Now coming to the more lugubrious note of this tale, what can’t be denied is the insouciance that Balochis have suffered under our shade since ages.  It’s not a conflict that was born overnight, rather the roots of this transgression stain decades.  What more can elucidate this than the fact that Balochistan was not even given the status of province as long as 1970? One would have thought things got better after this but the tides took an even uglier turn. The discovery of the biggest gas reservoirs in 1953 should have changed the fate of Balochis in terms of prosperity and economic activity. What happened was more than just contrary. Household and commercial gas was supplied to Punjab from Sui as far back as 1964 but Quetta was connected to gas in 1986. Today, even the remotest areas in Punjab and Sindh enjoy fuel supply, but out of Balochistan’s 26 districts only 4 are supplied gas. The poverty and illiteracy rate is also highest in this region. After this state of affairs, what is happening isn’t something that should raise eye brows in surprise. While many may try to wipe the ugly scars by attributing it to separatists or foreign hand, the thing is they are also not born from empty spaces. If loopholes are provided, someone is bound to pound upon them. Things may be slipping out of hand, but if we resolve to incentives and reforms instead of force and coercion then worse can be saved.

Balochi kids in their traditional dress. A culturally vibrant province now shadowed by violence and political unrest.

Today is a new beginning, what is direly needed is to address this issue in forefront of the outline of our new chapter. If not done, painting everything green won’t solve our problems even by a long shot.

Seemingly, the crucial issues at national level are usually not enough for us. We take even a step forward and meddle in international affairs only to land from the frying pan into the fire. Every year there are those promises of progress and welfare. But issues like our foreign policy, that have yielded nothing but consistent trouble for us are not revisited-even after 64 years. We suffered from our foreign policy of alliance in past, all we did was to repeat the same blunder in 2001 in Afghan war. Instead of trying to hold our fragile pieces intact, we ventured out to play proxy wars with big buddies. Now with nothing but terrorists and extremist plunderers in our hand in return, we have more in mouth than we can chew.  And again, today marks a new chapter. Serious in-depth re-examination of such affairs will do better justice to the partition sacrifices than a few television programs dedicated to 14th August.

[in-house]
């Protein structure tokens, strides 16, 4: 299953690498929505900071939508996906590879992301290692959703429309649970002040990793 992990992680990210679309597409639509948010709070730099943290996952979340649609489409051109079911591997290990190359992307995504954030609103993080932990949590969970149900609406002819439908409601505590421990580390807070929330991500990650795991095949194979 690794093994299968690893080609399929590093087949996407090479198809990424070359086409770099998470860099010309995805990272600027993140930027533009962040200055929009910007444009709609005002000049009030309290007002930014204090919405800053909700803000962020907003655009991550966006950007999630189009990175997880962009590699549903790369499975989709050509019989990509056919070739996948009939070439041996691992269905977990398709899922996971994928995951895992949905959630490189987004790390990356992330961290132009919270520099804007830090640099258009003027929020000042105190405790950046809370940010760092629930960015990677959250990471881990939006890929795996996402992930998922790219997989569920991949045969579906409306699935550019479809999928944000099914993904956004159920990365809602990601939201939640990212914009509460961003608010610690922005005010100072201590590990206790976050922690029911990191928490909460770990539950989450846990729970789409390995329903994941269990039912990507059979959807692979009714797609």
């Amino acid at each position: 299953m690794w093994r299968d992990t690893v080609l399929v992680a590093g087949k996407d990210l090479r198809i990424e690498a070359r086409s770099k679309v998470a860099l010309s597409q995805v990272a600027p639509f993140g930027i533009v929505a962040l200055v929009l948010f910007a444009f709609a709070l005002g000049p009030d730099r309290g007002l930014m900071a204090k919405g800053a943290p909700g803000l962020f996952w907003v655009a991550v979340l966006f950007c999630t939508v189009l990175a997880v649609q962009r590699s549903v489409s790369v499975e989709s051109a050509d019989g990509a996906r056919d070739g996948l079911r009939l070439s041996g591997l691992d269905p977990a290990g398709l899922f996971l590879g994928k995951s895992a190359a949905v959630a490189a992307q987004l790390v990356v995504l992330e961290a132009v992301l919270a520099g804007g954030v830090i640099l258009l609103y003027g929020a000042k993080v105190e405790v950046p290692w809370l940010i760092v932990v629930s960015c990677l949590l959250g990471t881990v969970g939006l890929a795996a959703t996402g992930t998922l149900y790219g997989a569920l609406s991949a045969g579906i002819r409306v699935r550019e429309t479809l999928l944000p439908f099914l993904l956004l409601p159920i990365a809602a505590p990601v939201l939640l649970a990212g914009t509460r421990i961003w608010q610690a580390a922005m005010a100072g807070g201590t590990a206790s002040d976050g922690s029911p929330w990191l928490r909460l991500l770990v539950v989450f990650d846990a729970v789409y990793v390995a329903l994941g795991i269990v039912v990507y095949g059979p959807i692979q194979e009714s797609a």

The last year devastating floods during monsoon spell of July are also an example in this case. According to Pakistani government data, the floods directly affected 20 million people, mostly by destruction of property, livelihood and infrastructure, with a death toll close to 2,000. So after a year, again we are at the mercy of monsoon rain, hoping that this time the sky will be a bit kinder. Careful planning of combating future catastrophes by dams and water channeling networks is something we forgot to decide on last 14th August.

The house of cards hasn’t crumbled to ground yet. Despite all this mess that has landed us in a quagmire right now, we are a nation born to live. Our lives are eclipsed with violence, daily blasts, political and social turbulence. Still, owing to our abnormal immunity life goes on. Streets are not deserted, markets are still in constant hustle-bustle, and we as students still eat in the same cafes blown to bits previously. We have learned to live in hard times and it is this very resilience that proves our unmatchable fortitude. It serves as a token to hope and faith. All that waits is to direct this energy in the right direction and remove the obstacles that cloud our path. Today is no ordinary day. We are embarking a new journey. A better future is only possible if the priorities at the start of the day are sorted out right. Let’s hope today is not just about waving flags.